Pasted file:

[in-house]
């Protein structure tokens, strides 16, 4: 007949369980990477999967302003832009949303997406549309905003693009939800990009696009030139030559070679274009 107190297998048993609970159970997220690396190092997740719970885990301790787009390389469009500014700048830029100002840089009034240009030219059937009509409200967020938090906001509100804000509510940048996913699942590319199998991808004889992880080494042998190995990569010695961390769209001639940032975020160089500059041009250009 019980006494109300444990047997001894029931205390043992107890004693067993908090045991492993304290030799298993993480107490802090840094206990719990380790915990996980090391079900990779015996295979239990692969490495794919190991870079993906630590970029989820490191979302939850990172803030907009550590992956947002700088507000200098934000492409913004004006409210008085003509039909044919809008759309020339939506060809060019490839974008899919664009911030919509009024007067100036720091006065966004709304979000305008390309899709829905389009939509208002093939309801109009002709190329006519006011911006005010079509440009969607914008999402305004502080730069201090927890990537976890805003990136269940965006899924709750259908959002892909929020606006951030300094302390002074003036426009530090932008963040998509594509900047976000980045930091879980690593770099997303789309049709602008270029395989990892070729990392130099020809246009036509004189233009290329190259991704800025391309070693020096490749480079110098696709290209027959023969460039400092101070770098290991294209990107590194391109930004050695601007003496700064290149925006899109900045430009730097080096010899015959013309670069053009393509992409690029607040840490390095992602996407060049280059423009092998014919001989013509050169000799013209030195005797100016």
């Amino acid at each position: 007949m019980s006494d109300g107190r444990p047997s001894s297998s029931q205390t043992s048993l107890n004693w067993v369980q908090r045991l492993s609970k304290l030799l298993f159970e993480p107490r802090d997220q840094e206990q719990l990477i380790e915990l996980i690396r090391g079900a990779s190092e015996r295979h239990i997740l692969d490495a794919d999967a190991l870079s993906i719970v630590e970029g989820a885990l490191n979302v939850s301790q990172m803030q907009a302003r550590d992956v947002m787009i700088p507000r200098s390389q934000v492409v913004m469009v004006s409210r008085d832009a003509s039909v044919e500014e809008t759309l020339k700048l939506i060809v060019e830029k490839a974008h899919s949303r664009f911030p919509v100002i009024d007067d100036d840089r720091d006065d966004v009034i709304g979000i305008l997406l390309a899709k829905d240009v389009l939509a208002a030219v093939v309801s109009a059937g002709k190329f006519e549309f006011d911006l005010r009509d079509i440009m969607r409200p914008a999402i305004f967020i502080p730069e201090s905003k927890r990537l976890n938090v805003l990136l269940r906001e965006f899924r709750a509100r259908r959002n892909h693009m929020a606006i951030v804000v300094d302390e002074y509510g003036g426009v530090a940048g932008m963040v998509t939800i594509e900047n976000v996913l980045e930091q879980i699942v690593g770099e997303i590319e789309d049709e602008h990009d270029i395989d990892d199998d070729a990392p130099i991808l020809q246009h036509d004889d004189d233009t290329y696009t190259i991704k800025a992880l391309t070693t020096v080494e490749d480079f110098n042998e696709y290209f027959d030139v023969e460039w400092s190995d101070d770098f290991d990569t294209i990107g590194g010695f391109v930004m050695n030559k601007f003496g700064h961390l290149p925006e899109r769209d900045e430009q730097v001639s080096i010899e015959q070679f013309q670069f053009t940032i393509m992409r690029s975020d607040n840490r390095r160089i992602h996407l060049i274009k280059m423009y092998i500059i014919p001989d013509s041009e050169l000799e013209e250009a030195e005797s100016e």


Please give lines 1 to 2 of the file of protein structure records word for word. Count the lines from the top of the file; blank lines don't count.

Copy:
[in-house]
């Protein structure tokens, strides 16, 4: 007949369980990477999967302003832009949303997406549309905003693009939800990009696009030139030559070679274009 107190297998048993609970159970997220690396190092997740719970885990301790787009390389469009500014700048830029100002840089009034240009030219059937009509409200967020938090906001509100804000509510940048996913699942590319199998991808004889992880080494042998190995990569010695961390769209001639940032975020160089500059041009250009 019980006494109300444990047997001894029931205390043992107890004693067993908090045991492993304290030799298993993480107490802090840094206990719990380790915990996980090391079900990779015996295979239990692969490495794919190991870079993906630590970029989820490191979302939850990172803030907009550590992956947002700088507000200098934000492409913004004006409210008085003509039909044919809008759309020339939506060809060019490839974008899919664009911030919509009024007067100036720091006065966004709304979000305008390309899709829905389009939509208002093939309801109009002709190329006519006011911006005010079509440009969607914008999402305004502080730069201090927890990537976890805003990136269940965006899924709750259908959002892909929020606006951030300094302390002074003036426009530090932008963040998509594509900047976000980045930091879980690593770099997303789309049709602008270029395989990892070729990392130099020809246009036509004189233009290329190259991704800025391309070693020096490749480079110098696709290209027959023969460039400092101070770098290991294209990107590194391109930004050695601007003496700064290149925006899109900045430009730097080096010899015959013309670069053009393509992409690029607040840490390095992602996407060049280059423009092998014919001989013509050169000799013209030195005797100016």